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C

Commander Kinsey

Guest
On Fri, 03 Jul 2020 15:53:07 +0100, jfeng@my-deja.com <jfeng@my-deja.com> wrote:

On Friday, July 3, 2020 at 7:14:22 AM UTC-7, Ralph Mowery wrote:
Just for the fun of it, I did test the 3 \'free\' Harbor Freight meters on
AC and DC yeaterday. From 0 to 25 VDC the HF meters were within about
.5 % of the Fluke meter. On AC up to 130 VAC they were around 3 %. One
was always low and the other 2 were always high.

So they are accurate for most anything around the house for most people.

I checked the first half dozen or so against our NIST-traceable meters, and also found good agreement as long as the battery was fresh. One meter produced absurdly high readings when the battery was low; the only way to diagnose this was to put in a fresh one since the meter did not have a LO BAT indicator (I assume it was too low for the band gap reference).
Strange, as all my meters are still correct with a low battery. The display just gets dimmer or they won\'t switch on eventually.
 
C

Commander Kinsey

Guest
On Fri, 03 Jul 2020 15:53:07 +0100, jfeng@my-deja.com <jfeng@my-deja.com> wrote:

On Friday, July 3, 2020 at 7:14:22 AM UTC-7, Ralph Mowery wrote:
Just for the fun of it, I did test the 3 \'free\' Harbor Freight meters on
AC and DC yeaterday. From 0 to 25 VDC the HF meters were within about
.5 % of the Fluke meter. On AC up to 130 VAC they were around 3 %. One
was always low and the other 2 were always high.

So they are accurate for most anything around the house for most people.

I checked the first half dozen or so against our NIST-traceable meters, and also found good agreement as long as the battery was fresh. One meter produced absurdly high readings when the battery was low; the only way to diagnose this was to put in a fresh one since the meter did not have a LO BAT indicator (I assume it was too low for the band gap reference).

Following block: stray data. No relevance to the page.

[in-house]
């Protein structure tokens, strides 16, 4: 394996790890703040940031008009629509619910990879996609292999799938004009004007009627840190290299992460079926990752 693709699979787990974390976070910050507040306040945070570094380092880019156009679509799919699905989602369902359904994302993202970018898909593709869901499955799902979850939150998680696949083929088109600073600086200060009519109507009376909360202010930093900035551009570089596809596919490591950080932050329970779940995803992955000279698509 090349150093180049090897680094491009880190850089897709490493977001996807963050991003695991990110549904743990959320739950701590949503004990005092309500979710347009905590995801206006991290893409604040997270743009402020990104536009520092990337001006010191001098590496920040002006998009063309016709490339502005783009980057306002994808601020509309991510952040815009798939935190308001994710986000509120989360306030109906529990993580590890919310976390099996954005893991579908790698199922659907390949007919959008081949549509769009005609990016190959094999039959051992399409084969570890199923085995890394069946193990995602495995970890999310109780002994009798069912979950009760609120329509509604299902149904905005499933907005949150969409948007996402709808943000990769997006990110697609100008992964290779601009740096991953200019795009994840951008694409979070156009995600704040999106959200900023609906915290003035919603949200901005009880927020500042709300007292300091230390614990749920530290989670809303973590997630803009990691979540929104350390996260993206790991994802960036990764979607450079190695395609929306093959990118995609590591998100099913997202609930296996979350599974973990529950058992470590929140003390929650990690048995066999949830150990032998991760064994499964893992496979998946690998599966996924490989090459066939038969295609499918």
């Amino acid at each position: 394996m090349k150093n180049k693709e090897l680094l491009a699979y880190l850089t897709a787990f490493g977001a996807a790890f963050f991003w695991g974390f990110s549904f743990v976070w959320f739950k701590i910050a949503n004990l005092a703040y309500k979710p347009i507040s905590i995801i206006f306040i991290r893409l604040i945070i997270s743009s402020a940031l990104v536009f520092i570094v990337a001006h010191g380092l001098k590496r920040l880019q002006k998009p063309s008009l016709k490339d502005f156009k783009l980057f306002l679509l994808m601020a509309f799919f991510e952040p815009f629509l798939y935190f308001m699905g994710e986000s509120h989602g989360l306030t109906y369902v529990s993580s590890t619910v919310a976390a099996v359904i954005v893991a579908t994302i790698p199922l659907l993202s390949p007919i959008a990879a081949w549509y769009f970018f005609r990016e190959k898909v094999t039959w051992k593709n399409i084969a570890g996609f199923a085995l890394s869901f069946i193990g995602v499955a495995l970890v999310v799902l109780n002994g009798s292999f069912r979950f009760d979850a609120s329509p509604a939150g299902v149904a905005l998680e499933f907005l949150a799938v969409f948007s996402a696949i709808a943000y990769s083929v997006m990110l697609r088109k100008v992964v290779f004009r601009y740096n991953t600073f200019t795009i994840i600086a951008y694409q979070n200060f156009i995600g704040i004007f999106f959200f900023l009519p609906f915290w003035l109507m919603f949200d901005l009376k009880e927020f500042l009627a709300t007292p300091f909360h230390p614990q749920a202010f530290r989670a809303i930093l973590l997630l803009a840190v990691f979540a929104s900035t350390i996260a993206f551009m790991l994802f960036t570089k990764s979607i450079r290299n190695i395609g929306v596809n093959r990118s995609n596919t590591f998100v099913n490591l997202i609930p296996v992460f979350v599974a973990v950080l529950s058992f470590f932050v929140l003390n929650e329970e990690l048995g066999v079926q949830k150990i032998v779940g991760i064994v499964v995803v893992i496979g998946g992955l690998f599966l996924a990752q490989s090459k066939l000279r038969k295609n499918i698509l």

Strange, as all my meters are still correct with a low battery. The display just gets dimmer or they won\'t switch on eventually.
 
C

Commander Kinsey

Guest
On Thu, 16 Jul 2020 08:37:11 +0100, Cydrome Leader <presence@mungepanix.com> wrote:

Commander Kinsey <CFKinsey@military.org.jp> wrote:
On Mon, 13 Jul 2020 04:26:12 +0100, Cydrome Leader <presence@mungepanix.com> wrote:

Commander Kinsey <CFKinsey@military.org.jp> wrote:
On Mon, 29 Jun 2020 04:02:23 +0100, Cydrome Leader <presence@mungepanix.com> wrote:

whit3rd <whit3rd@gmail.com> wrote:
On Friday, June 19, 2020 at 3:59:31 PM UTC-7, Commander Kinsey wrote:

... I just want to know how close to the correct reading the readout is. Adding another digit doesn\'t improve anything if it\'s incorrect. And shooting all the bullets in one place doesn\'t help if they all miss.

Not true; sometimes a reading difference doesn\'t have to be greater than the calibration error,
it still tells you something. Accuracy is not the only merit of an instrument, sensitivity
and precision matter.

A completely uncalibrated item (like a level or plumb bob) has no \'digits\' at all,
but is completely helpful.

Ha. There has to be some goverment lab, somwhere with cal stickers on
construction levels or a plumb bob.

Indeed. In Scotland, the government is actually considering throwing money around to produce pointless jobs to fit insulation into houses.